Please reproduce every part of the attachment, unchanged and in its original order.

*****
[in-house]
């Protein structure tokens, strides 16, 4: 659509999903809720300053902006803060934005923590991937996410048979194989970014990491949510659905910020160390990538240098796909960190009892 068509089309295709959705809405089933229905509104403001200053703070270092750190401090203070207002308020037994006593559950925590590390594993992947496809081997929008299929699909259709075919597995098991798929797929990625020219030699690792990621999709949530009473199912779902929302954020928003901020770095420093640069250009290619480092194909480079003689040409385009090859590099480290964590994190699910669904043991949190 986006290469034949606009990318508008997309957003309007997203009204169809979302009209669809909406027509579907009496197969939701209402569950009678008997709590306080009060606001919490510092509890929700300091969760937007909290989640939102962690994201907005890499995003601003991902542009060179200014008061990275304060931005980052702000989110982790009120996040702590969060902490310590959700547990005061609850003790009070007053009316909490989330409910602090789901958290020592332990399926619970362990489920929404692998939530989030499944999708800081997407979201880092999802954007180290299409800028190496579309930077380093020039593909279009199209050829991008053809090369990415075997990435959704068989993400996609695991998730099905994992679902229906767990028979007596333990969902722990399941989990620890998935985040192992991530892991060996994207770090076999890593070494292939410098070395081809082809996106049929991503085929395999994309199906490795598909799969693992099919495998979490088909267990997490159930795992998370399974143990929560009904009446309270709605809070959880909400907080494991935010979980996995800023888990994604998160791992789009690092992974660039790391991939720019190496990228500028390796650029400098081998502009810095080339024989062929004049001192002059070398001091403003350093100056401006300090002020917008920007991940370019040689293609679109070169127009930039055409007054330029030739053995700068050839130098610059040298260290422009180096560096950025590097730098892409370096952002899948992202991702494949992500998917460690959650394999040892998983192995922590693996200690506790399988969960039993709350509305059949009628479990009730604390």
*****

[in-house]
């Protein structure tokens, strides 16, 4: 659509999903809720300053902006803060934005923590991937996410048979194989970014990491949510659905910020160390990538240098796909960190009892 068509089309295709959705809405089933229905509104403001200053703070270092750190401090203070207002308020037994006593559950925590590390594993992947496809081997929008299929699909259709075919597995098991798929797929990625020219030699690792990621999709949530009473199912779902929302954020928003901020770095420093640069250009290619480092194909480079003689040409385009090859590099480290964590994190699910669904043991949190 986006290469034949606009990318508008997309957003309007997203009204169809979302009209669809909406027509579907009496197969939701209402569950009678008997709590306080009060606001919490510092509890929700300091969760937007909290989640939102962690994201907005890499995003601003991902542009060179200014008061990275304060931005980052702000989110982790009120996040702590969060902490310590959700547990005061609850003790009070007053009316909490989330409910602090789901958290020592332990399926619970362990489920929404692998939530989030499944999708800081997407979201880092999802954007180290299409800028190496579309930077380093020039593909279009199209050829991008053809090369990415075997990435959704068989993400996609695991998730099905994992679902229906767990028979007596333990969902722990399941989990620890998935985040192992991530892991060996994207770090076999890593070494292939410098070395081809082809996106049929991503085929395999994309199906490795598909799969693992099919495998979490088909267990997490159930795992998370399974143990929560009904009446309270709605809070959880909400907080494991935010979980996995800023888990994604998160791992789009690092992974660039790391991939720019190496990228500028390796650029400098081998502009810095080339024989062929004049001192002059070398001091403003350093100056401006300090002020917008920007991940370019040689293609679109070169127009930039055409007054330029030739053995700068050839130098610059040298260290422009180096560096950025590097730098892409370096952002899948992202991702494949992500998917460690959650394999040892998983192995922590693996200690506790399988969960039993709350509305059949009628479990009730604390």